Several years on and I’m once again cradling the X-E1, and have to admit that despite its relative age in terms of the X eco-system I have a great affection for it. All of this is despite our occasional untimely disconnects and flare ups. Perhaps I’d once again got a duff copy, although I find that hard to accept (given that I’ve had similar issues with my X-T1, but far less frequently).
Compared to the newer X cameras it may well show some signs of age. Its over-sensitive dials and buttons may well be a pain in the rear, plus I really do miss the Wifi option and the lack of a top ISO dial. Even so – this is still one mighty fine and capable camera, a true modern classic. If you’re lucky enough to have one that doesn’t suffer the same lockdown/power issues that mine has (and I’m sure most have not suffered this) then I’d whole-heartedly recommend getting a second hand X-E1 as an introduction to the series, or even if as a backup to your main camera.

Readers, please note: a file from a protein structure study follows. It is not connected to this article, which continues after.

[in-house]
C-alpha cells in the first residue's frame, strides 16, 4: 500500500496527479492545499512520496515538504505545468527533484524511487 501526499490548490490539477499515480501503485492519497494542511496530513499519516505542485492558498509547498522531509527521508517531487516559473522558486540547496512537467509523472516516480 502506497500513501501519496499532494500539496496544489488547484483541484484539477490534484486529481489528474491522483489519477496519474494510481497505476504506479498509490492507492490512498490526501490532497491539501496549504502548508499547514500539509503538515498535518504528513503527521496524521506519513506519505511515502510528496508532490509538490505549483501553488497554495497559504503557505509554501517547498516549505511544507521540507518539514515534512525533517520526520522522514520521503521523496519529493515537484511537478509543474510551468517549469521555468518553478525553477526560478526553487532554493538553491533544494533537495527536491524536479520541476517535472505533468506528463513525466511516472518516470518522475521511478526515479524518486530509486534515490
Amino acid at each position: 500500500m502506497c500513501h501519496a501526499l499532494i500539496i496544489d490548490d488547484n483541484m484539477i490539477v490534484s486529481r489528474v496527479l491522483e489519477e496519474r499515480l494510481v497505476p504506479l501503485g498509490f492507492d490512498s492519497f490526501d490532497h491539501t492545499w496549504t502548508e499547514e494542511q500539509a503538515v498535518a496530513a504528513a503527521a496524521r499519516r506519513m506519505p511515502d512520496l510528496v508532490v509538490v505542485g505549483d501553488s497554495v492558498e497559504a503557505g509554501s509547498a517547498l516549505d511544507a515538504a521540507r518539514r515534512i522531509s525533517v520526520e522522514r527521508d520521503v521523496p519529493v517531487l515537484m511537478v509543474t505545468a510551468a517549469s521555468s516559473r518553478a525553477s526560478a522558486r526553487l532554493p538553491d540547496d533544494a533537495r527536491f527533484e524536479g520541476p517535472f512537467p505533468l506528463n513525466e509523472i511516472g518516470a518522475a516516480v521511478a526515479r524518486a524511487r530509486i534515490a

Personally I will be further renewing my acquaintance with this camera (of it holds the power). Slap the 18mm f2 lens (or the 27mm pancake) on it and it’s a perfect camera for to (just about) pocket when on a bike or to slip into a small bag when walking around.
In terms of performance it does noticeably lag behind newer bodies, but if speed isn’t your vice then it really is something of a steal on the second hand market. That said; if you’re considering a budget entry into the X system then an X-T1/X-E2 would not cost a whole heap more and are far superior cameras – and that may even draw you to an ultra-budget X-E1 as a backup at some point.
- Eternally Dependable: the Fujinon XF18-55mm f/2.8-4 - 30.July.2020
- Reunited with the X-E1 - 16.July.2020
- The Original X100: Is It Still a Viable Option in 2020? - 26.June.2020
- Highly Strung – The Fujinon XF60mm f/2.4 - 3.June.2020
- Small Wonder: Fujinon XF18mm f/2 - 10.May.2020